Reps. Carolyn Maloney (D-NY), Maurice Hinchey (D-NY), and Jerrold Nadler (D-NY) yesterday wrote Lisa Jackson, Administrator of the Environmental Protection Agency (EPA), asking her to review an internal EPA decision to not call for a moratorium on hydraulic fracturing in the New York City Watershed.
As some have questioned the growing industry's ability to safely dispose of the waste, it was reported by The New York Times last Thursday that internal versions of the EPA's comments on New York's Supplemental Generic Environmental Impact Statement included a ban on so-called "hydrofracking" in the area of upstate New York that supplies drinking water to New York City--but that that prohibition was removed in the final public version.
Concerns about the hydrofracking process include the inadequacy of sewage treatment plants which might handle the millions of gallons of wastewater that are a byproduct of the process, including the plants' inability to remove potentially higher levels of radioactivity than previously known to result from the drilling method. Potential contamination of widely used sources of drinking water could also result.
Text of the letter follows below and may also be viewed here as a PDF.
March 7, 2011
Lisa P. Jackson
Environmental Protection Agency
1200 Pennsylvania Avenue, N.W.
Washington, DC 20460
Dear Administrator Jackson:
We write to share our concern about the recent series in the New York Times about environmental and health concerns caused by hydraulic fracturing. As Representatives from New York, we are especially troubled to read the NYT article "Politics Seen to Limit E.P.A. as It Sets Rules for Natural Gas' (Thursday 03/03/2011) as parts of it directly concern the ongoing debate on new high-volume hydraulic fracturing to access natural gas buried under the portion of the Marcellus Shale that runs through New York.
The natural gas industry has seen tremendous growth in the last few years, and in this series, the NYT asserts that enforcement of laws and regulations have not kept pace. As you know, New York State is not issuing any new permits for hydraulic fracturing operations in the Marcellus Shale, until the state completes its Supplemental Generic Environmental Impact Statement (SGEIS). The Environmental Protection Agency (EPA) provided comments to the state on the draft SGEIS. Thursday's NYT article presents internal EPA documents showing that last year the agency's planned call for a moratorium on hydraulic fracturing in the New York City watershed was removed from the publicly released letter addressed to the state. According to the article, the moratorium advice was removed from the publicly released letter because of "politics". This allegation is very disturbing.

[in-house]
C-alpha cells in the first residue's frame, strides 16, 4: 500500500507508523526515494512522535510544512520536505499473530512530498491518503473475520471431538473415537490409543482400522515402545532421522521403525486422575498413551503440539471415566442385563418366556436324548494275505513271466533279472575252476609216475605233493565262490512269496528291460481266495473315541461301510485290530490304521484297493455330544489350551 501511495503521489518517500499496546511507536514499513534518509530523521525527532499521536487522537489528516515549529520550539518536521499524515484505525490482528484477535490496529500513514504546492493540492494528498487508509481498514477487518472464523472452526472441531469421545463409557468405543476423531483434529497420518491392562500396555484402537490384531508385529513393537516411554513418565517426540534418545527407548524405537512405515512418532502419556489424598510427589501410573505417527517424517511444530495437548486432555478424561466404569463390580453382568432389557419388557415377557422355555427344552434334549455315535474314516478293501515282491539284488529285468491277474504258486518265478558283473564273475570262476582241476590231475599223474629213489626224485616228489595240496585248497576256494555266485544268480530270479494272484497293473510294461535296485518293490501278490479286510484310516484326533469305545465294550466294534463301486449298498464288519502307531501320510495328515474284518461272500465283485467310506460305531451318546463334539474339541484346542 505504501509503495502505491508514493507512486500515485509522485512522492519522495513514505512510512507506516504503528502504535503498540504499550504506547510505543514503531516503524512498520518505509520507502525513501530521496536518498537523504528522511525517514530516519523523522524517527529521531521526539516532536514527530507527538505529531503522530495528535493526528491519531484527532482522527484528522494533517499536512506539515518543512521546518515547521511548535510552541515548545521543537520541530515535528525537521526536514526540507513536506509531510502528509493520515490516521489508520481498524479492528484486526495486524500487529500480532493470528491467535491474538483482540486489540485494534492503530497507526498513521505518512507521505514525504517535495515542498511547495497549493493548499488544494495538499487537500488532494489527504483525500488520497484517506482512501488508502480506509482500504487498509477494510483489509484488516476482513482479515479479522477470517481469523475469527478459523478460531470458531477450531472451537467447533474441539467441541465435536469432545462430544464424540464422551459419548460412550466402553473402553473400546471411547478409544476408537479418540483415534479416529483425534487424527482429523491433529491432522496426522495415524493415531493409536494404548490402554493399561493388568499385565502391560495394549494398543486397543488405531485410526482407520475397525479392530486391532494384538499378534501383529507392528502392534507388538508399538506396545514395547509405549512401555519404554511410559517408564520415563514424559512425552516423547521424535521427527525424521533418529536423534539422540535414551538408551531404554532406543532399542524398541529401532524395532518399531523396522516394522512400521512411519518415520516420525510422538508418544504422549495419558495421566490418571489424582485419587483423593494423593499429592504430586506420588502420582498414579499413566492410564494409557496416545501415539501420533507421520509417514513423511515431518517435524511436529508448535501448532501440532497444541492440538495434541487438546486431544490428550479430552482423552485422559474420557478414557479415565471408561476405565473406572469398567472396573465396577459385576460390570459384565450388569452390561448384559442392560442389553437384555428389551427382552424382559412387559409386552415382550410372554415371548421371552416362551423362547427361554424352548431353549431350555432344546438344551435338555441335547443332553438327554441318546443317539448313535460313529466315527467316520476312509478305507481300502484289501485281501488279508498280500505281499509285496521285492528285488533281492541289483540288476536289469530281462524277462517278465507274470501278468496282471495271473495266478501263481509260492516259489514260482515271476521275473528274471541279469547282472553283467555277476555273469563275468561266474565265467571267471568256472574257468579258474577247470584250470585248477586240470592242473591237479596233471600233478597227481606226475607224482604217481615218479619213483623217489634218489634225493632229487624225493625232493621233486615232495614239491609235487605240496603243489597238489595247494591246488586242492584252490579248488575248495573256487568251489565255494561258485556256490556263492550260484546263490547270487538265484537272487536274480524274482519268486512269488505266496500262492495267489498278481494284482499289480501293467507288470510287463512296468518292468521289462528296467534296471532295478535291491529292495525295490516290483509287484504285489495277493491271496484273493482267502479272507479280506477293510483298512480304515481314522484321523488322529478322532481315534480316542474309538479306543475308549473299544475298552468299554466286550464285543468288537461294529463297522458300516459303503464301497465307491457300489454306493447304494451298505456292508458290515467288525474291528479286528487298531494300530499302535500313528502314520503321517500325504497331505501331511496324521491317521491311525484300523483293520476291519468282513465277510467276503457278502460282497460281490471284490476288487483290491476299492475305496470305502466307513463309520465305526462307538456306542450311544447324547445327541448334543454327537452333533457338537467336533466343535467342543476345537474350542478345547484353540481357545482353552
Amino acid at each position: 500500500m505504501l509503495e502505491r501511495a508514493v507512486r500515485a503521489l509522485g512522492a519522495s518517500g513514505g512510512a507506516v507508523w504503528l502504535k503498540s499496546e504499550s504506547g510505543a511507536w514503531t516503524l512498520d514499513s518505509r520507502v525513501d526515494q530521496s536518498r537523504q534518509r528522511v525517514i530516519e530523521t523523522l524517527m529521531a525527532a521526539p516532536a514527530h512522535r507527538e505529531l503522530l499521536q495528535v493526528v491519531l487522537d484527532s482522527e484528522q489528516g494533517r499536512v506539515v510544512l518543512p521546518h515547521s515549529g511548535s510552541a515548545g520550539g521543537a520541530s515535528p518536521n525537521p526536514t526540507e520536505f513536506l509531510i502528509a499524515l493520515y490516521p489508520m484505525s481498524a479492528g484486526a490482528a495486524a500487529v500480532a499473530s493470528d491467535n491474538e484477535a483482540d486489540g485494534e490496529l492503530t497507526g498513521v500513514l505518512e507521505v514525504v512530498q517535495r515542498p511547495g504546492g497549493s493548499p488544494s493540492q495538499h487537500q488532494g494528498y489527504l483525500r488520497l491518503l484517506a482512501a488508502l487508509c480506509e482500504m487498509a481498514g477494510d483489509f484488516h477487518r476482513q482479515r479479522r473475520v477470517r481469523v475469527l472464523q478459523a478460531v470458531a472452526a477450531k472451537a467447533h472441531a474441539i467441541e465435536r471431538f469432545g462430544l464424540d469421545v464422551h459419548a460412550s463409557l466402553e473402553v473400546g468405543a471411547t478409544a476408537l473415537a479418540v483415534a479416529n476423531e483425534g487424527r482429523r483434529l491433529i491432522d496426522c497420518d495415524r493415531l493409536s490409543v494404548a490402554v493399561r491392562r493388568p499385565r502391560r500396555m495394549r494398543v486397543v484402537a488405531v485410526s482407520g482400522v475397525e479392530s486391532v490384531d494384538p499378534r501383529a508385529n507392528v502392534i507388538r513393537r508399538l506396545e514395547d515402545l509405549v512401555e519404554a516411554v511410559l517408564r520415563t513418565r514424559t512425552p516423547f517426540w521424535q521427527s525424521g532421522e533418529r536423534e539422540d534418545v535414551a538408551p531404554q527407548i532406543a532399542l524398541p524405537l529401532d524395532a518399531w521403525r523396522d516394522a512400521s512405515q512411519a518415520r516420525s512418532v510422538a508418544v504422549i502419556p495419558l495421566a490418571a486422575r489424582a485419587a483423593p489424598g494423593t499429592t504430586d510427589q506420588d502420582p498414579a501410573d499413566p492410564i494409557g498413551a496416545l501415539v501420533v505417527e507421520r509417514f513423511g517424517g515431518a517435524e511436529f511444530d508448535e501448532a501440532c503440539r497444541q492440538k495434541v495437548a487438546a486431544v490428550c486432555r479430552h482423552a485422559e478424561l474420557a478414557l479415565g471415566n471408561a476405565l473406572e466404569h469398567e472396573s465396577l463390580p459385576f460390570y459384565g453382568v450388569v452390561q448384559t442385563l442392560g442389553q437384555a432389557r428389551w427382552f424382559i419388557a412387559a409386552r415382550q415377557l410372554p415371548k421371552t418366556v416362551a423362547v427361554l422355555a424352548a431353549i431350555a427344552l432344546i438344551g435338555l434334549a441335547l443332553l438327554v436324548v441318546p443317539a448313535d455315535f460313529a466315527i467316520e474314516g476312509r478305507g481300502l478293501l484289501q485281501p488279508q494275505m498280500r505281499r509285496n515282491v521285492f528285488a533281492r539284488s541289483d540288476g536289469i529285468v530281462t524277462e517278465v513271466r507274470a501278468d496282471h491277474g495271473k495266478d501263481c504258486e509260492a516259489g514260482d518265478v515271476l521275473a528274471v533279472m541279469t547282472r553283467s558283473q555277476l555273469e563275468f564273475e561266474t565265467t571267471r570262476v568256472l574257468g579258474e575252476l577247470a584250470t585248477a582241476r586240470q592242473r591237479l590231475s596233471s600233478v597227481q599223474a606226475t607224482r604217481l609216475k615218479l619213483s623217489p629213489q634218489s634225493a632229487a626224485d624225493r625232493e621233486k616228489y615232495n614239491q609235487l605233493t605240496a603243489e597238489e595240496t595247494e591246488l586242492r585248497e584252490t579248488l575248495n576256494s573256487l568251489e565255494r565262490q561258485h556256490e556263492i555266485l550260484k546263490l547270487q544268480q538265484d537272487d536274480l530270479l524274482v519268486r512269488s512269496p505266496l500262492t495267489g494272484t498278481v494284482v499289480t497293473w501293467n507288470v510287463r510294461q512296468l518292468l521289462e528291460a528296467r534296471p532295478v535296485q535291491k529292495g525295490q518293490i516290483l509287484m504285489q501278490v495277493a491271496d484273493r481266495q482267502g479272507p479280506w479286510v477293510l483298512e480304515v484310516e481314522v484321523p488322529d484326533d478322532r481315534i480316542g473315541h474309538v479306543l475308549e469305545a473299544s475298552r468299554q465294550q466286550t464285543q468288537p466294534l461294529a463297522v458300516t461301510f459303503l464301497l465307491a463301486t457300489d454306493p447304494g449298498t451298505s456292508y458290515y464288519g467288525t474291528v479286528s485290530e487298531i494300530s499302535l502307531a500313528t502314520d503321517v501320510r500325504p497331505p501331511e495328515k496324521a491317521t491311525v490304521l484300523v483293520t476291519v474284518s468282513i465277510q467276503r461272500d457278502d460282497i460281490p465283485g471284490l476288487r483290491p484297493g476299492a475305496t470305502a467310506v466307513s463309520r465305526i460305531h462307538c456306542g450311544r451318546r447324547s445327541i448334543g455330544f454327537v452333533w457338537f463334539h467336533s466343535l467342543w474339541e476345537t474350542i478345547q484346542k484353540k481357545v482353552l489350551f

From testimony you provided last week before the House Appropriations Subcommittee on Interior, Environment, and Related Agencies, we understand that you went to Pennsylvania to assess the very concerning reports that have come out about EPA's oversight of drilling waste in that state. We ask that you also look into contamination concerns in New York and look into the withdrawal of the planned call for a drilling moratorium in the New York City Watershed. We look forward to hearing back from you on the matter.
Rep. Carolyn B. Maloney
Rep. Maurice D. Hinchey
Rep. Jerrold Nadler
Cc: Judith Enck, Regional Administrator for the Region 2, EPA